The Italian composer won Pulitzers for a pair of the 20th century's more successful operas: "The Consul," which premiered in 1950 in Philadelphia, and "The Saint of Bleecker Street," which opened at New York's Broadway Theater in 1954. "The Consul" also earned him the New York Drama Critics Circle award as the best musical play of the year in 1954.
He also wrote the Christmas classic "Amahl and the Night Visitors" for NBC, which was broadcast in 1951 and may have been the first opera written for television. Menotti also authored the libretto for "Vanessa," which was composed by Samuel Barber, and revised the libretto for Barber's "Antony and Cleopatra." In addition to working together, Barner and Menotti shared a house in Westchester, a New York suburb, for many years.
By 1976, The New York Times called Menotti the most-performed opera composer in the United States.
His Festival of Two Worlds in Spoleto, Italy, and Spoleto Festival USA, of Charleston, S.C., sought to bring together fresh creative forces in U.S. and European culture. The tradition launched young artists into impressive careers. Shirley Verrett sang her first performance of Bizet's "Carmen" in Spoleto in 1962; in 1959, Patrice Chereau launched his opera career with a
much-praised production of Rossini's "L'Italiana in Algeri"; and Tennessee Williams' "The Milk Train Doesn't Stop Here Anymore" premiered in 1962. From Spoleto's stages, dancers such as Paul Taylor and Twyla Tharp went on to shape the direction of contemporary dance.
Menotti said he was on the verge of giving up his direction of the cultural festivals several times ‹ in 1990, he said he wanted to quit the South Carolina event because he was being "treated like the clerk."
He eventually did leave the U.S. festival, in October 1993, after a series of bitter disagreements with the festival's board about financial and artistic control.
But despite his frequent urges to leave, Menotti seemed always as engaged as ever ‹ even more. "I feel like the sorcerer's apprentice ‹ I've started something and I don't know how to stop it," Menotti said in 1981 in Spoleto.
For three weeks each summer, Spoleto, population 35,000, is visited by nearly a half-million people. The festival also surrounded Menotti with the "affection and warmth" that is "so important for our creative life," as he put it.
"Many composers live in an ivory tower, composing for a small group of aficionados. Here, I'm surrounded by the life of the festival," he said.
He once compared his work at the festival to making bread ‹ a hands-on process requiring time and attention.
Despite the care, Menotti delighted in improvisation. Festival programs were rarely set more than a year in advance and often saw last-minute changes, giving the artistic programs freshness.
"Fate has blessed me," he told The New York Times in 2001. "But if there's one thing I regret, it's this accursed festival. It's robbed too much of my time from composition and from the chance to just be curious about life, art and philosophy. Suddenly there's no time left, and it makes me feel desperate."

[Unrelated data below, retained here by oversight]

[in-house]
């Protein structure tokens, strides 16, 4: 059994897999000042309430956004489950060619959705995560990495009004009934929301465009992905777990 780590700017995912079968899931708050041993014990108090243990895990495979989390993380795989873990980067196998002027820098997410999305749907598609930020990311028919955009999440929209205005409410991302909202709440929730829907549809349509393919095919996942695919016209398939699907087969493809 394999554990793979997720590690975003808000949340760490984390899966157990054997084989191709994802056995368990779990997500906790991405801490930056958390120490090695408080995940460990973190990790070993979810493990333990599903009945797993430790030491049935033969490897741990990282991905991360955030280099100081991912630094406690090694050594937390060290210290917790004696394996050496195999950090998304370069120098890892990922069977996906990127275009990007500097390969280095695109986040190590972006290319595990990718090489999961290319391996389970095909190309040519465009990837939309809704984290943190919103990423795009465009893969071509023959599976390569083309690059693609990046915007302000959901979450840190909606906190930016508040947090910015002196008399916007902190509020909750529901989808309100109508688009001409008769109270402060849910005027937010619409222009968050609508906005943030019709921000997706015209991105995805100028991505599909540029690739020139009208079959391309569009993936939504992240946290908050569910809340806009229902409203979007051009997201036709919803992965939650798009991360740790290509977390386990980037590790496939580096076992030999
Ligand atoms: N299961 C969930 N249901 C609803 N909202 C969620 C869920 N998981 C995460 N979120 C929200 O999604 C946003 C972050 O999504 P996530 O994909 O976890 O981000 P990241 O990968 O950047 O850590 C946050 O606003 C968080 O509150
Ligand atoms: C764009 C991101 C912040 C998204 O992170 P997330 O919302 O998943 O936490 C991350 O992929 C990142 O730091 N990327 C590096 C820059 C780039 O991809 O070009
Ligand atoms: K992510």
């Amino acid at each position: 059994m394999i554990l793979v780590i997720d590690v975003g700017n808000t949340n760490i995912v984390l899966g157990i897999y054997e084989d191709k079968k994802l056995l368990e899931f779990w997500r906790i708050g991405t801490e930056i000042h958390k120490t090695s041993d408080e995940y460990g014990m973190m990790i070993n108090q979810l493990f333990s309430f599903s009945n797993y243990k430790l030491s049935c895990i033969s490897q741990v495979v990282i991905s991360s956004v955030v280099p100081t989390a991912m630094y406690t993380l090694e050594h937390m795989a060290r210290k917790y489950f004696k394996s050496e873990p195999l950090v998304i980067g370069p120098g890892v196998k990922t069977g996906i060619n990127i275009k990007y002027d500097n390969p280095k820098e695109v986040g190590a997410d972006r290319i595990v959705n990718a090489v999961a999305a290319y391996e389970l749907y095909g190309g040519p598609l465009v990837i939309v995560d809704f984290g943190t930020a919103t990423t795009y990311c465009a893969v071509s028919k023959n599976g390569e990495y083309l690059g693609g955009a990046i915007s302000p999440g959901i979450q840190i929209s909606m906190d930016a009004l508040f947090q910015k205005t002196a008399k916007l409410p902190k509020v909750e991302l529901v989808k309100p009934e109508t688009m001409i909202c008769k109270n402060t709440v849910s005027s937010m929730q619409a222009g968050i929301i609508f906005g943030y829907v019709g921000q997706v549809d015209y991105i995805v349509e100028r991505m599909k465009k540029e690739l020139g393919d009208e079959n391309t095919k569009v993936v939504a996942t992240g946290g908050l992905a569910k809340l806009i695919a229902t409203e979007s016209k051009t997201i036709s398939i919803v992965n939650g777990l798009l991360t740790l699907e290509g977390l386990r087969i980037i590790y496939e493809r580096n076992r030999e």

Born July 7, 1911, in Cadegliano near Lake Maggiore and the Swiss border, he was the sixth child of Alfonso and Ines Menotti. A boy wonder who began composing songs at age 7 and wrote his first opera at 11, Menotti was for a time the most decorated and sought-after composer of
Encouraged by his mother, he received formal musical training in Italy and the United States, studying at the Verdi Conservatory in Milan and later at the Curtis Institute in Philadelphia.
His first mature opera, "Amelia Goes to the Ball," in 1937, earned international recognition.
Many of his works written in the TV age lent themselves well to the medium. Among his later operas were "The Old Maid and the Thief," "The Medium" and "The Telephone.
Menotti also wrote music for ballet, orchestra and other productions, as well as the librettos for all his operas. He also directed operas ‹ his own and works of other composers.
Among his achievements in his later years was an ambitious staging of "Parsifal" for the 1987 Spoleto program. He was also commissioned to write an opera for the 1988 Seoul Olympics.
Reflecting about Spoleto's meaning during the 30th anniversary of the festival's founding, Menotti said in 1987: "I needed to feel that I was needed. Thirty years ago, Spoleto was on the verge of bankruptcy. Now it's a flourishing town that owes its life to the festival."
Menotti, who lived in both Monaco and Scotland, returned to the Spoleto festival every year to celebrate his birthday, including this past July.
Although he held Italian citizenship, Menotti called himself an Italian-American.
Said Menotti in 1981: "I started Spoleto because I did not want to be the marginal person, the entertainer. I wanted to have a community, to be part of a community."
Menotti, a gay composer and the partner of Samuel Barber, is one of my favorite composers. How lucky he is to have chosen a career that will truly leave us remembering him forever. Pictures get old and yellow, memories grow dim, music lasts forever.
Posted by RevolutionMe at 1:19 PM